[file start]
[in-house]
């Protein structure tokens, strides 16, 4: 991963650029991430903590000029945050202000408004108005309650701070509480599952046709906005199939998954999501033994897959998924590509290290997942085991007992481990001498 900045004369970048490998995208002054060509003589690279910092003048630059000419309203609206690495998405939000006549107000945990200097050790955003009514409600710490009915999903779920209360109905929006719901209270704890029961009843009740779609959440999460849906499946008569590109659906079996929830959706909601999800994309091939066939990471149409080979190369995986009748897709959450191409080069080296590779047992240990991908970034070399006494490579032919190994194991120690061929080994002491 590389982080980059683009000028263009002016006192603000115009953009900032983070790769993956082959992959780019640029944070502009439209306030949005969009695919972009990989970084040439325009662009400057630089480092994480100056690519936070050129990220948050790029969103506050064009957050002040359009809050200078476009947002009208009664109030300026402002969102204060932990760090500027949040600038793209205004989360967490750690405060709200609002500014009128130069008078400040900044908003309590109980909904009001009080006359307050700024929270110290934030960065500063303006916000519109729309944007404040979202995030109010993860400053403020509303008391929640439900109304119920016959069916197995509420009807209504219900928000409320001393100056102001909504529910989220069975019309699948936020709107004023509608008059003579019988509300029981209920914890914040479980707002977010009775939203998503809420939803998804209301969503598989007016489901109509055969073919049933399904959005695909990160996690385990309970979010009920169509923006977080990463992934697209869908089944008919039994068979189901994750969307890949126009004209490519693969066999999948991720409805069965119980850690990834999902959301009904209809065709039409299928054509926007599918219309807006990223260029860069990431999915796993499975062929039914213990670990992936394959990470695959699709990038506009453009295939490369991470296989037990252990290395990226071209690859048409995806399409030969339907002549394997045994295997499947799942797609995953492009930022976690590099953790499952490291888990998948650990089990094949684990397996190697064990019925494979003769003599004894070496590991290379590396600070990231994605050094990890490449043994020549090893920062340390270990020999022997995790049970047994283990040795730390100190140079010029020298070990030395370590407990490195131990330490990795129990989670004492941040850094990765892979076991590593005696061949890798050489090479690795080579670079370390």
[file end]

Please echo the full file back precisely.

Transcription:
[in-house]
């Protein structure tokens, strides 16, 4: 991963650029991430903590000029945050202000408004108005309650701070509480599952046709906005199939998954999501033994897959998924590509290290997942085991007992481990001498 900045004369970048490998995208002054060509003589690279910092003048630059000419309203609206690495998405939000006549107000945990200097050790955003009514409600710490009915999903779920209360109905929006719901209270704890029961009843009740779609959440999460849906499946008569590109659906079996929830959706909601999800994309091939066939990471149409080979190369995986009748897709959450191409080069080296590779047992240990991908970034070399006494490579032919190994194991120690061929080994002491 590389982080980059683009000028263009002016006192603000115009953009900032983070790769993956082959992959780019640029944070502009439209306030949005969009695919972009990989970084040439325009662009400057630089480092994480100056690519936070050129990220948050790029969103506050064009957050002040359009809050200078476009947002009208009664109030300026402002969102204060932990760090500027949040600038793209205004989360967490750690405060709200609002500014009128130069008078400040900044908003309590109980909904009001009080006359307050700024929270110290934030960065500063303006916000519109729309944007404040979202995030109010993860400053403020509303008391929640439900109304119920016959069916197995509420009807209504219900928000409320001393100056102001909504529910989220069975019309699948936020709107004023509608008059003579019988509300029981209920914890914040479980707002977010009775939203998503809420939803998804209301969503598989007016489901109509055969073919049933399904959005695909990160996690385990309970979010009920169509923006977080990463992934697209869908089944008919039994068979189901994750969307890949126009004209490519693969066999999948991720409805069965119980850690990834999902959301009904209809065709039409299928054509926007599918219309807006990223260029860069990431999915796993499975062929039914213990670990992936394959990470695959699709990038506009453009295939490369991470296989037990252990290395990226071209690859048409995806399409030969339907002549394997045994295997499947799942797609995953492009930022976690590099953790499952490291888990998948650990089990094949684990397996190697064990019925494979003769003599004894070496590991290379590396600070990231994605050094990890490449043994020549090893920062340390270990020999022997995790049970047994283990040795730390100190140079010029020298070990030395370590407990490195131990330490990795129990989670004492941040850094990765892979076991590593005696061949890798050489090479690795080579670079370390």